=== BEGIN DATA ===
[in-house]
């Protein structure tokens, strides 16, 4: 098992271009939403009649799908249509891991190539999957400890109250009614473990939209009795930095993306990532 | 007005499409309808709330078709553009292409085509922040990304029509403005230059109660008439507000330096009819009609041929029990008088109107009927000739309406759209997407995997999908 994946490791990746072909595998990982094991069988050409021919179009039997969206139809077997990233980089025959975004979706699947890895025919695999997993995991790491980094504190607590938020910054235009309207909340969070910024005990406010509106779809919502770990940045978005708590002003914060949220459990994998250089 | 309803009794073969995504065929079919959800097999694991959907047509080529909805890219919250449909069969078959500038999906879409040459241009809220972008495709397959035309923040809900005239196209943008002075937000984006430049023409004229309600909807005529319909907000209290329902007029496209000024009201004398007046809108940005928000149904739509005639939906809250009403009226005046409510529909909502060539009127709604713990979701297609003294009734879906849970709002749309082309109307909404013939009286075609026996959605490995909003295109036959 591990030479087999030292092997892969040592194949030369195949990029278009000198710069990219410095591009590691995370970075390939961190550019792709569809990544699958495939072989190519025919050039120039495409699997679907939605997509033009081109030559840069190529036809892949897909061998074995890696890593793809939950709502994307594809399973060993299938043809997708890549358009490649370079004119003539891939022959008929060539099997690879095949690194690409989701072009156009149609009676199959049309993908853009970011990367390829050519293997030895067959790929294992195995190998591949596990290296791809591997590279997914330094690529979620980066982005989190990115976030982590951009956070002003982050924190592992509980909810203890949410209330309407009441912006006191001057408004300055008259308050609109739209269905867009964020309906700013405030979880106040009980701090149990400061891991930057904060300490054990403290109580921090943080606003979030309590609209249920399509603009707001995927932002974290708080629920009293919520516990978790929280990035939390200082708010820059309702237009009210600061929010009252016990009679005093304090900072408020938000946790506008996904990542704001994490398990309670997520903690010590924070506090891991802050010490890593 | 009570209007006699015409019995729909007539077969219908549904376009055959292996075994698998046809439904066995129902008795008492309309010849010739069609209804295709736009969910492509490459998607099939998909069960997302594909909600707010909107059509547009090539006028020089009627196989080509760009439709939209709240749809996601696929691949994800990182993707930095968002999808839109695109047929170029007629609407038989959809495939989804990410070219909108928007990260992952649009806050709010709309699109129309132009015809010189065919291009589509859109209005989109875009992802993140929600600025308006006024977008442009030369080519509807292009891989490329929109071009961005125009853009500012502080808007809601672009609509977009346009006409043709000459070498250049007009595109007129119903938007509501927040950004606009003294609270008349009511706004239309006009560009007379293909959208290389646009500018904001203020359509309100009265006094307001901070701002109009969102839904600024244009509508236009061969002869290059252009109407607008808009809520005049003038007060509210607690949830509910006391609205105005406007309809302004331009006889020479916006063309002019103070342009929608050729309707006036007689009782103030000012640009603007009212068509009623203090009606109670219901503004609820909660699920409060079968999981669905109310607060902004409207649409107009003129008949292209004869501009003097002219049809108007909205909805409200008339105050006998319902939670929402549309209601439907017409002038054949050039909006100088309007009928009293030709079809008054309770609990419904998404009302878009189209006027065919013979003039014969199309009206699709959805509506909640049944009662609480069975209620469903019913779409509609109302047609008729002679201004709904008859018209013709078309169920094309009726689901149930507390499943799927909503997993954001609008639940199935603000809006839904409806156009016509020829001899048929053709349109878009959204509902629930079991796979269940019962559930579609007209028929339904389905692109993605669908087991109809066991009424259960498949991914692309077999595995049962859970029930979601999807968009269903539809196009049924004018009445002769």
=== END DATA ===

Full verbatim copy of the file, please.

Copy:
[in-house]
């Protein structure tokens, strides 16, 4: 098992271009939403009649799908249509891991190539999957400890109250009614473990939209009795930095993306990532 | 007005499409309808709330078709553009292409085509922040990304029509403005230059109660008439507000330096009819009609041929029990008088109107009927000739309406759209997407995997999908 994946490791990746072909595998990982094991069988050409021919179009039997969206139809077997990233980089025959975004979706699947890895025919695999997993995991790491980094504190607590938020910054235009309207909340969070910024005990406010509106779809919502770990940045978005708590002003914060949220459990994998250089 | 309803009794073969995504065929079919959800097999694991959907047509080529909805890219919250449909069969078959500038999906879409040459241009809220972008495709397959035309923040809900005239196209943008002075937000984006430049023409004229309600909807005529319909907000209290329902007029496209000024009201004398007046809108940005928000149904739509005639939906809250009403009226005046409510529909909502060539009127709604713990979701297609003294009734879906849970709002749309082309109307909404013939009286075609026996959605490995909003295109036959 591990030479087999030292092997892969040592194949030369195949990029278009000198710069990219410095591009590691995370970075390939961190550019792709569809990544699958495939072989190519025919050039120039495409699997679907939605997509033009081109030559840069190529036809892949897909061998074995890696890593793809939950709502994307594809399973060993299938043809997708890549358009490649370079004119003539891939022959008929060539099997690879095949690194690409989701072009156009149609009676199959049309993908853009970011990367390829050519293997030895067959790929294992195995190998591949596990290296791809591997590279997914330094690529979620980066982005989190990115976030982590951009956070002003982050924190592992509980909810203890949410209330309407009441912006006191001057408004300055008259308050609109739209269905867009964020309906700013405030979880106040009980701090149990400061891991930057904060300490054990403290109580921090943080606003979030309590609209249920399509603009707001995927932002974290708080629920009293919520516990978790929280990035939390200082708010820059309702237009009210600061929010009252016990009679005093304090900072408020938000946790506008996904990542704001994490398990309670997520903690010590924070506090891991802050010490890593 | 009570209007006699015409019995729909007539077969219908549904376009055959292996075994698998046809439904066995129902008795008492309309010849010739069609209804295709736009969910492509490459998607099939998909069960997302594909909600707010909107059509547009090539006028020089009627196989080509760009439709939209709240749809996601696929691949994800990182993707930095968002999808839109695109047929170029007629609407038989959809495939989804990410070219909108928007990260992952649009806050709010709309699109129309132009015809010189065919291009589509859109209005989109875009992802993140929600600025308006006024977008442009030369080519509807292009891989490329929109071009961005125009853009500012502080808007809601672009609509977009346009006409043709000459070498250049007009595109007129119903938007509501927040950004606009003294609270008349009511706004239309006009560009007379293909959208290389646009500018904001203020359509309100009265006094307001901070701002109009969102839904600024244009509508236009061969002869290059252009109407607008808009809520005049003038007060509210607690949830509910006391609205105005406007309809302004331009006889020479916006063309002019103070342009929608050729309707006036007689009782103030000012640009603007009212068509009623203090009606109670219901503004609820909660699920409060079968999981669905109310607060902004409207649409107009003129008949292209004869501009003097002219049809108007909205909805409200008339105050006998319902939670929402549309209601439907017409002038054949050039909006100088309007009928009293030709079809008054309770609990419904998404009302878009189209006027065919013979003039014969199309009206699709959805509506909640049944009662609480069975209620469903019913779409509609109302047609008729002679201004709904008859018209013709078309169920094309009726689901149930507390499943799927909503997993954001609008639940199935603000809006839904409806156009016509020829001899048929053709349109878009959204509902629930079991796979269940019962559930579609007209028929339904389905692109993605669908087991109809066991009424259960498949991914692309077999595995049962859970029930979601999807968009269903539809196009049924004018009445002769």